Stephanie Baxter says the IC Select performance standard is an important step towards greater transparency, but wonders if it goes far enough
While the fiduciary management market has grown by around 25% year on year since 2013, it has also attracted regulatory scrutiny - there have long been concerns that selection procedures lack transparency and deliver performance disappointments; and that trustees have struggled to compare managers because they ask for different approaches to hedging and allocating assets.
This has led to accusations that managers cherry pick performance data to look attractive during tenders.
This week, IC Select launched its highly-anticipated performance disclosure standard, which will arm trustees with more information during the tender process. Backed by 14 fiduciary managers covering 99.9% of the UK market, this is a huge step forward after three years of talks. For the first time, trustees will be able to get consistent performance information when selecting managers, and help them choose the right one for what they are trying to achieve.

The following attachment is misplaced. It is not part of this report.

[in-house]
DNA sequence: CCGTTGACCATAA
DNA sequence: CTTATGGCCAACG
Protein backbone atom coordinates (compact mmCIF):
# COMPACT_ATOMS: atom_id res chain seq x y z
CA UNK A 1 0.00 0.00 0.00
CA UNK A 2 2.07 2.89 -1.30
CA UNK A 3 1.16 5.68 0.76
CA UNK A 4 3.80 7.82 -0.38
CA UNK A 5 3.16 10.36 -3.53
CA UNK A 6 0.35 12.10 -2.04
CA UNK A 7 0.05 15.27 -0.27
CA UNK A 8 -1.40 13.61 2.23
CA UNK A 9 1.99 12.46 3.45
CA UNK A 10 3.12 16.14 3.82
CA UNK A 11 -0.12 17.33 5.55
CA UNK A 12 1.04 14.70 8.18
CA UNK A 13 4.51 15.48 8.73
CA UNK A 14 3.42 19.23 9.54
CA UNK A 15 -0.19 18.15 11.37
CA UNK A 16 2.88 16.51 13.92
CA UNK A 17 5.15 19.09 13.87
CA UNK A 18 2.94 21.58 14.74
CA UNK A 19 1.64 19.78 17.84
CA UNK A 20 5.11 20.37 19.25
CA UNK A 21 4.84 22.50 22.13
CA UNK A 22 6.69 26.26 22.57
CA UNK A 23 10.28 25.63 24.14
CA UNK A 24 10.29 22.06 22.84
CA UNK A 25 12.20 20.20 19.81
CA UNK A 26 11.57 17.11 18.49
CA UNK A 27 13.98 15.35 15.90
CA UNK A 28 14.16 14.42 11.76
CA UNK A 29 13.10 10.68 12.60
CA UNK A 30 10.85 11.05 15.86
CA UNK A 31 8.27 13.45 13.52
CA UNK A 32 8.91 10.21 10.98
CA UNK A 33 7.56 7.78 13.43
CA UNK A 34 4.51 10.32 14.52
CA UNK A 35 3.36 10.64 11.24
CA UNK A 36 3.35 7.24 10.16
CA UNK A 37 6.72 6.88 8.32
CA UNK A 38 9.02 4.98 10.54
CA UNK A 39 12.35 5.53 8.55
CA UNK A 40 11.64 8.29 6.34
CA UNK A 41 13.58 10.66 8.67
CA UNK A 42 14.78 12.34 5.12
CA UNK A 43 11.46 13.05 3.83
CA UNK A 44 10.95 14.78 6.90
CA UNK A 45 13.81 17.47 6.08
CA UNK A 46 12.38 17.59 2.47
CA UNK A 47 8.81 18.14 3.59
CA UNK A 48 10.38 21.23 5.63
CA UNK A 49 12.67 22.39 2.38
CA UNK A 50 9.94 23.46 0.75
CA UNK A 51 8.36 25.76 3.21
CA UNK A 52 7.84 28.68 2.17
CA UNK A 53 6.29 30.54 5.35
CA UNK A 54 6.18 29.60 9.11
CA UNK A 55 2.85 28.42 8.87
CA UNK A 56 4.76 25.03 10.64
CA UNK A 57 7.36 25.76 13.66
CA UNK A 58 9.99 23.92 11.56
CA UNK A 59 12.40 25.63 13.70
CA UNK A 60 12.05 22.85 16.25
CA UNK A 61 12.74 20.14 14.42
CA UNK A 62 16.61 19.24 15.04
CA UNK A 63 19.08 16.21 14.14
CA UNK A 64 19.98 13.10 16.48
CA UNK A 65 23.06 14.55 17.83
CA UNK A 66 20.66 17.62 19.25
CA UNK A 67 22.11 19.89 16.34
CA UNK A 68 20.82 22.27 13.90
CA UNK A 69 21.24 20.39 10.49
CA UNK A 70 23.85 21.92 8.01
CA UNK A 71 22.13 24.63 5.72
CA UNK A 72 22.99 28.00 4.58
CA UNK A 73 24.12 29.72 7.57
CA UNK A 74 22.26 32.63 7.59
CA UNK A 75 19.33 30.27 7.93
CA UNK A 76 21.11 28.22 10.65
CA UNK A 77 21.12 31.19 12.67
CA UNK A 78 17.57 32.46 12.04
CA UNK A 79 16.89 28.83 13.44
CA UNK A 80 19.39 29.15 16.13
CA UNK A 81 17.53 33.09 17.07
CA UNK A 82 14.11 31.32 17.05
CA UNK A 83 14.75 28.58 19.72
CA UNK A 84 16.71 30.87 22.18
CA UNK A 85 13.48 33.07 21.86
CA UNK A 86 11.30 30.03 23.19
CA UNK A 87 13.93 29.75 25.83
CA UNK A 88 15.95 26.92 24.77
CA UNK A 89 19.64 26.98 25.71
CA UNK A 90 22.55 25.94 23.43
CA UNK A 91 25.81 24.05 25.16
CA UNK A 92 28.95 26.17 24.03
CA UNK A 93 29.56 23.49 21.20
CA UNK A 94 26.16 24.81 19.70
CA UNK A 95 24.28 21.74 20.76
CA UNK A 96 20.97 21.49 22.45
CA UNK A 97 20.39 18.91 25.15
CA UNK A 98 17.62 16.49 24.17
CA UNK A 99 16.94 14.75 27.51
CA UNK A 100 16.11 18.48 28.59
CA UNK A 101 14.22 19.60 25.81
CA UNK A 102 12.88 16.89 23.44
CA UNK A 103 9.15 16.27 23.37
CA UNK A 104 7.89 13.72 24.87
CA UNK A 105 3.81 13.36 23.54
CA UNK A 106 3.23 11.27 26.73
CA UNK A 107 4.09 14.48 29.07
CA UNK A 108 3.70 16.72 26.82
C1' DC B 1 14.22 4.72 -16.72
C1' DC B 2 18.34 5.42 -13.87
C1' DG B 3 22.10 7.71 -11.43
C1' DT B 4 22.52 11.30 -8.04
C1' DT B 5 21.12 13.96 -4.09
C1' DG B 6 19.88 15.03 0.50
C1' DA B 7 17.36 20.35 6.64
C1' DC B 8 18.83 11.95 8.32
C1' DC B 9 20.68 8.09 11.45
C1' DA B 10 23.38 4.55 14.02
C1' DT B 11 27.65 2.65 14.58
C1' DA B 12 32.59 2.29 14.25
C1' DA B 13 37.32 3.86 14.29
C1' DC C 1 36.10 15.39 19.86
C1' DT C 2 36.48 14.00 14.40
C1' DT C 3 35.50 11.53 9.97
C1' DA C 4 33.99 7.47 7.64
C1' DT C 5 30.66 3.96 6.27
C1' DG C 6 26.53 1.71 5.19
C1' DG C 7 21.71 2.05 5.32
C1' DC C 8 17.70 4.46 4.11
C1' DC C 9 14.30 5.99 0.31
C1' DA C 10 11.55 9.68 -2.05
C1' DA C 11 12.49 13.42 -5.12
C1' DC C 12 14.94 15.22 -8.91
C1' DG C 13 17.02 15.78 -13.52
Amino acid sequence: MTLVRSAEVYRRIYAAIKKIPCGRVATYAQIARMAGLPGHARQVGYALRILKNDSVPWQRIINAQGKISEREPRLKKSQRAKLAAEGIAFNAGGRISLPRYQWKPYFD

The scrutiny of fiduciary managers and investment consultants by the Financial Conduct Authority and its subsequent referral to the Competition and Markets Authority (CMA) have clearly acted as catalysts in the development of the standard.
IC Select's Peter Dorward tells PP that managers realised this wasn't going to go away, but that there has not been reluctance from managers.
The firm is not mandating what the composites should look like; instead, managers will compile their own composite data using IC Select's guidelines. It hopes the standard will emulate the Global Investment Performance Standards - where standards are laid down through the CFA Institute for strategies put together by asset managers. Dorward hopes regulators will agree that the market will find its own level eventually.
While the standard is certainly a huge step in the right direction towards greater transparency and should be embraced, whether it goes far enough remains to be seen.
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